The notion of East Coast rappers wearing massively oversized clothing was distinctly anti-fashion, and this sense of rebellion underpinned the trend we readily associate with the genre. Prevailing mainstream style in the ‘90s tended towards wearing fitted attire but hip-hop, being much more part of the underground and wanting to maintain its own identity, opted for the opposite. Rappers and hip-hop kids alike began buying clothes in bigger sizes to eschew the prevailing mainstream trend. Brands that were aligned with the community soon began to cotton on and started producing deliberately baggy and oversized apparel in order to greater appeal to their burgeoning hip-hop fanbase.One of a number of brands Wu-Tang adorned in all its oversized glory was Champion. Already an American staple, having been founded in 1919 as the ‘Knickerbocker Knitting Company’, the brand was somewhat a mainstay amongst blue-collar workers wanting durable work attire and college athletes wanting apparel suitable for the cold. But in the ‘90s specifically, Champion was the king amongst all subcultures and communities, from the average college jocks to the hardcore punk scene. In that respect, it’s unsurprising that the brand made significant in-roads into the hip-hop scene, albeit in a more oversized manner than most others. Across numerous Wu-Tang photoshoots, both solo and group, the signature embroidered ‘C’ can be spotted. And on 7th Chamber from the group’s debut, Raekwon infamously spits “Champion gear that I rock, you get your boots knocked / Then attack you like a pit that lock shit down”. In essence, Champion had been with the Clan right from the start. Good thing the Reverse Weave doesn’t shrink…




Timberland’s classic workwear boots were also synonymous with the hip-hop community owing to affordability. They were worn, and sang about, by pretty much everyone in the Clan, and were also notably worn by rap duos Mobb Deep and Smif-n-Wessun. Raekwon famously referred to them as "the boots that paved the way".



Wudang Quan is a class of Chinese martial arts, commonly referred to as Wu Tang. It was popularised to the American audience in the 1983 Hong Kong martial arts film Shaolin and Wu Tang, which depicted the rivalry between the two martial arts schools. Apart from inspiring the group’s name, Wu-Tang sampled audio from the film in their 1993 36 Chambers debut.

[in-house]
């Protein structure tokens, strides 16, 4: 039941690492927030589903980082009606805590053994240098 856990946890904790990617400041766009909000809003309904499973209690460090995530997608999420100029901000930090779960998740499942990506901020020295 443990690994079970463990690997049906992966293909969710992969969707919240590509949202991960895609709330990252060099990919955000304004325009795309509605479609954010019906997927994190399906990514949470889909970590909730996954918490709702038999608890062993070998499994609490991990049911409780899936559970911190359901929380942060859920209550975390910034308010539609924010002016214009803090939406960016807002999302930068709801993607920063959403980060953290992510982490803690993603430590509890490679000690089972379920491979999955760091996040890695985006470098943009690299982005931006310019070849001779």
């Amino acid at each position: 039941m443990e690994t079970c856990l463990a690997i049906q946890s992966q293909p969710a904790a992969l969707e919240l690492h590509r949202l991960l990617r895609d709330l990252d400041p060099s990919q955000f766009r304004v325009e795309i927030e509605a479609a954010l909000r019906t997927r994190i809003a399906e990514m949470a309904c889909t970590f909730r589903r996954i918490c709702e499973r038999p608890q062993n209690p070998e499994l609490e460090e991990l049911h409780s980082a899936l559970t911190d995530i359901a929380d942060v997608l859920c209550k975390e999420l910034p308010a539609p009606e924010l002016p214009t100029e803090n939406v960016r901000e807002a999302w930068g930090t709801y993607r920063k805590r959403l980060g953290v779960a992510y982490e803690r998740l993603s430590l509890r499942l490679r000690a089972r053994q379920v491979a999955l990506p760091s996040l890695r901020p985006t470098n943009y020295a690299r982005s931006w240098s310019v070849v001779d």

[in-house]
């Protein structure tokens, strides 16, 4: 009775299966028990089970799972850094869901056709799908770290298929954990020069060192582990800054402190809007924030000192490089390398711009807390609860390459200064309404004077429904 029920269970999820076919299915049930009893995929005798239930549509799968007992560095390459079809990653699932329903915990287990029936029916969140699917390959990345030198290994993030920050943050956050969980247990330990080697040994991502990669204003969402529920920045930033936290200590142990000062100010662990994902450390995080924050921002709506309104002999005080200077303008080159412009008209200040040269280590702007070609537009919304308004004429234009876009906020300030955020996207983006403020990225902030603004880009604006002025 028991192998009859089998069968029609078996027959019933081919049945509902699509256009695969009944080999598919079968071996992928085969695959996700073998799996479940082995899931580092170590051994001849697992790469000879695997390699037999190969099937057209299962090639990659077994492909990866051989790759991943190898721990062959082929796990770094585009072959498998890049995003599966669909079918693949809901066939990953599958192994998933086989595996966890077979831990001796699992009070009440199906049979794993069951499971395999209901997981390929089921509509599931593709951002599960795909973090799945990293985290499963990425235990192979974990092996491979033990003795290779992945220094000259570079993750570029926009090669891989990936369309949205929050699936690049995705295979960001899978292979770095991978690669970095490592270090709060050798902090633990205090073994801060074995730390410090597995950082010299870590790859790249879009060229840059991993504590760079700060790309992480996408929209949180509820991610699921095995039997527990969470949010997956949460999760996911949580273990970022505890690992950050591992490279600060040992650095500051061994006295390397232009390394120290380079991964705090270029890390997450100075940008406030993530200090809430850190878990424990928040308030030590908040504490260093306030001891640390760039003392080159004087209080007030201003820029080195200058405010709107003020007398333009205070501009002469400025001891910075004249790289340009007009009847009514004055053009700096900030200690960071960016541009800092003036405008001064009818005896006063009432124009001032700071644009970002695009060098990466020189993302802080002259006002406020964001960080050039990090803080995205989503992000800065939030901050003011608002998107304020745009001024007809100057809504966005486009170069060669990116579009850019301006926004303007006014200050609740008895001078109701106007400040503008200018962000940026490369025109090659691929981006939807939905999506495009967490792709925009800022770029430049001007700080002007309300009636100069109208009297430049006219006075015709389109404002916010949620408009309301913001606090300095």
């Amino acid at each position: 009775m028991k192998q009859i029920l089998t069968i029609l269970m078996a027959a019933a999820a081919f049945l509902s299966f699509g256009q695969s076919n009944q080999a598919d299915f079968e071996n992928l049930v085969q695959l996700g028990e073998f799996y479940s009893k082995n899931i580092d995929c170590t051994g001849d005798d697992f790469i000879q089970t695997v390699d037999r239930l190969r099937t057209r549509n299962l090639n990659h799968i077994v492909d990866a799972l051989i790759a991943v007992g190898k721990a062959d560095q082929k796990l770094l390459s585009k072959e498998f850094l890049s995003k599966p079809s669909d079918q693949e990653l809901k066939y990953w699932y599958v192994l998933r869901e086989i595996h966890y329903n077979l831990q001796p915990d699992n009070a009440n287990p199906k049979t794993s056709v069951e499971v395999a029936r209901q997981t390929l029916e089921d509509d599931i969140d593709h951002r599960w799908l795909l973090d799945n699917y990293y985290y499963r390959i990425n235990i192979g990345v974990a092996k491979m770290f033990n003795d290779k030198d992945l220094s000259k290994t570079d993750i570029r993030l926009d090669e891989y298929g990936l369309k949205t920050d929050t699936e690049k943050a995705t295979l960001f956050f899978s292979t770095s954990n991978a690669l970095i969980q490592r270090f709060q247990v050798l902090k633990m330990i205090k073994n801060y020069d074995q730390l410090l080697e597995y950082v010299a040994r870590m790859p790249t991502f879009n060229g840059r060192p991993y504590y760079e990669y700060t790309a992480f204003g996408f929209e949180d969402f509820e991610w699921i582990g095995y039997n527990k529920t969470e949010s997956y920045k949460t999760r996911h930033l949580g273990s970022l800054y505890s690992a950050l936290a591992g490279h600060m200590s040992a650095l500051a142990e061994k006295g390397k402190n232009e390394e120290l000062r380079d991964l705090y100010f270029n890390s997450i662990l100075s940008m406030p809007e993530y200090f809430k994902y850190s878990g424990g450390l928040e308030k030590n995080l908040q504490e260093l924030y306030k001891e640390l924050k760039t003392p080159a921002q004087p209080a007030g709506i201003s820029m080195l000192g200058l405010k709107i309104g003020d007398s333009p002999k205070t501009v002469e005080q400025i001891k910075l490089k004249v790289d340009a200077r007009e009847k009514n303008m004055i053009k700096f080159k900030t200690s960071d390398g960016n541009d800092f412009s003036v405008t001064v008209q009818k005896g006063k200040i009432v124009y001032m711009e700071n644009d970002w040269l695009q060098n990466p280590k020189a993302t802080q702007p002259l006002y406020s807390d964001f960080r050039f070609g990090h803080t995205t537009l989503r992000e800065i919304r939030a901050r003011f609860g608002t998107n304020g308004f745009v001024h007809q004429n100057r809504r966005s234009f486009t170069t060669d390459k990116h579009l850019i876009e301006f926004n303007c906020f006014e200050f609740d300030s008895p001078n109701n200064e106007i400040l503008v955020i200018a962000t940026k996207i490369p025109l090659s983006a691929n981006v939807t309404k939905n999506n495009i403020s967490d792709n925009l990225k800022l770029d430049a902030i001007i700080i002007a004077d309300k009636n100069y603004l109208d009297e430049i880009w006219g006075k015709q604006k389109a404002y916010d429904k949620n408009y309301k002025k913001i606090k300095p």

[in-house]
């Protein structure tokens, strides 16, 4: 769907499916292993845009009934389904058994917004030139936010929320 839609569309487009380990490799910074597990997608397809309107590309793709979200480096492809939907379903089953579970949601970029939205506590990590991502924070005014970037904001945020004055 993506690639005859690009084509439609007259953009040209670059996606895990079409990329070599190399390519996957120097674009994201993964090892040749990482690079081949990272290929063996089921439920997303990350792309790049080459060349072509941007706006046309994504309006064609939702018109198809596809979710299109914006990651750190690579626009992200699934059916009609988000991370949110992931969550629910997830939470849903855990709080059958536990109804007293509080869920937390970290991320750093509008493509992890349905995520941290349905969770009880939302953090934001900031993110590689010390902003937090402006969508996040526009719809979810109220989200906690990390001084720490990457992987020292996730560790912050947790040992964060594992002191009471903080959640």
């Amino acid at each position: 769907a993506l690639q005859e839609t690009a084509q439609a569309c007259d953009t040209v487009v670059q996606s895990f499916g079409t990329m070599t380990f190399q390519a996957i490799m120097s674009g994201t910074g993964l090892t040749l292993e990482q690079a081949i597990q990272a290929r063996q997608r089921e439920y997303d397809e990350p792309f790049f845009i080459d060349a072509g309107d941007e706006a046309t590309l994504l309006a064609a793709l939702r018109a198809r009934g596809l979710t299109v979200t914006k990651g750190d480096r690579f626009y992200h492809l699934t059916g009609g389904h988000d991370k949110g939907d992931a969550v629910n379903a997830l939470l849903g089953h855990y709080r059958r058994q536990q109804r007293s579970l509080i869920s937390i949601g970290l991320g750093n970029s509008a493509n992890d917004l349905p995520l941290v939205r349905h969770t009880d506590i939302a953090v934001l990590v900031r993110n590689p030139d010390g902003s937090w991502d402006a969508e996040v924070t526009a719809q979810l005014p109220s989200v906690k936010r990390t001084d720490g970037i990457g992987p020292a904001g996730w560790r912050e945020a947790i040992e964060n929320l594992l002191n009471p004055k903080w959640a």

One of the defining Wu-Tang pieces, the 1992 Ralph Lauren Snow Beach pullover has been desperately sought after by so-called ‘Lo-Heads’ for years. Raekown is said to have found the piece at Abraham & Straus, a clothing store in downtown Brooklyn, on the day of a photoshoot. Buying the only XXL the store had, in an interview for Complex in 2005 he said “I felt like it was one of a kind because it seemed like this was the only jacket in my size waiting for me.”



Conversely, whilst the New York hip-hop community appropriated POLO against Ralph Lauren’s wishes, owing to him not wanting to be associated with them, Tommy Hilfiger took note. He welcomed the community with open arms and at one point the brand ended up being modelled by Method Man and Aaliyah. Marketing was targeted to the point that Tommy Hilfiger stores would carry completely different lines based on the area in which they resided, in order to appeal to their vastly different demographics.


Wu-Tang came to define an era of hip-hop whilst introducing it to the mainstream. An essential part of the ‘90s zeitgeist, they presented the underground to a global audience that would never have otherwise experienced it. Their dominance in the genre is admirable, and it’s safe to say hip-hop may never have become so prominent had it not been for the Clan. Far from rapping exclusively about gang violence or the struggles of making it, Wu-Tang infused their tracks with all manner of references which showed the world that a group of kids from the inner city could actually be switched on to wider culture.

We all know the riffs and the samples even to this day, and it’s no real ‘throwback’ to hear any number of the old tracks or albums. They’re still current. Pretty much every member of the Clan has gone on to successfully release solo as well as collaborate with a whole host of major players from the hip-hop world, and to this day Wu-Tang still release under the original line-up, minus Ol’ Dirty Bastard who died in 2004. There’s definitely a degree of truth, in that sense, to the second album’s title; Wu-Tang forever. The biggest legacy of all is that the legacy lives on…